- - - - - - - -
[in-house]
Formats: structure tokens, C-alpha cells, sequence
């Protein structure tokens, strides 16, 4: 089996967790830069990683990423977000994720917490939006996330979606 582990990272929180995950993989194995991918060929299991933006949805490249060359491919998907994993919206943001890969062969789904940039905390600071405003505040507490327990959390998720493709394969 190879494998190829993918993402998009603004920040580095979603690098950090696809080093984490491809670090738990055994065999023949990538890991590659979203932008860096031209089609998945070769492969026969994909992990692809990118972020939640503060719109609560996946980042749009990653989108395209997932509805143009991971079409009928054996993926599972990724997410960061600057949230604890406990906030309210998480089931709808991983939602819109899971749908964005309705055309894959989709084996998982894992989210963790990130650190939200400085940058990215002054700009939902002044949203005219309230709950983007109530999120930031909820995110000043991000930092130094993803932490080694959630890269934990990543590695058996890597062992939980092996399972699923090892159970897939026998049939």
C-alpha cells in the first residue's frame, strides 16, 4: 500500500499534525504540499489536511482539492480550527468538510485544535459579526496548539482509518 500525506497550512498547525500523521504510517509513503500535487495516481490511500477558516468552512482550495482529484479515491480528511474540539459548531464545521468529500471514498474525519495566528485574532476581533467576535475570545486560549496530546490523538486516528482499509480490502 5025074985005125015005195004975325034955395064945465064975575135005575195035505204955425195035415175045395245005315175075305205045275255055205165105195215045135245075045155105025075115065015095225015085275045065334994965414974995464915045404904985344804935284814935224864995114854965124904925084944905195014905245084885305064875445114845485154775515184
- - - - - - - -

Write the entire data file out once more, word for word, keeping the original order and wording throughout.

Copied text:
[in-house]
Formats: structure tokens, C-alpha cells, sequence
């Protein structure tokens, strides 16, 4: 089996967790830069990683990423977000994720917490939006996330979606 582990990272929180995950993989194995991918060929299991933006949805490249060359491919998907994993919206943001890969062969789904940039905390600071405003505040507490327990959390998720493709394969 190879494998190829993918993402998009603004920040580095979603690098950090696809080093984490491809670090738990055994065999023949990538890991590659979203932008860096031209089609998945070769492969026969994909992990692809990118972020939640503060719109609560996946980042749009990653989108395209997932509805143009991971079409009928054996993926599972990724997410960061600057949230604890406990906030309210998480089931709808991983939602819109899971749908964005309705055309894959989709084996998982894992989210963790990130650190939200400085940058990215002054700009939902002044949203005219309230709950983007109530999120930031909820995110000043991000930092130094993803932490080694959630890269934990990543590695058996890597062992939980092996399972699923090892159970897939026998049939």
C-alpha cells in the first residue's frame, strides 16, 4: 500500500499534525504540499489536511482539492480550527468538510485544535459579526496548539482509518 500525506497550512498547525500523521504510517509513503500535487495516481490511500477558516468552512482550495482529484479515491480528511474540539459548531464545521468529500471514498474525519495566528485574532476581533467576535475570545486560549496530546490523538486516528482499509480490502 5025074985005125015005195004975325034955395064945465064975575135005575195035505204955425195035415175045395245005315175075305205045275255055205165105195215045135245075045155105025075115065015095225015085275045065334994965414974995464915045404904985344804935284814935224864995114854965124904925084944905195014905245084885305064875445114845485154775515184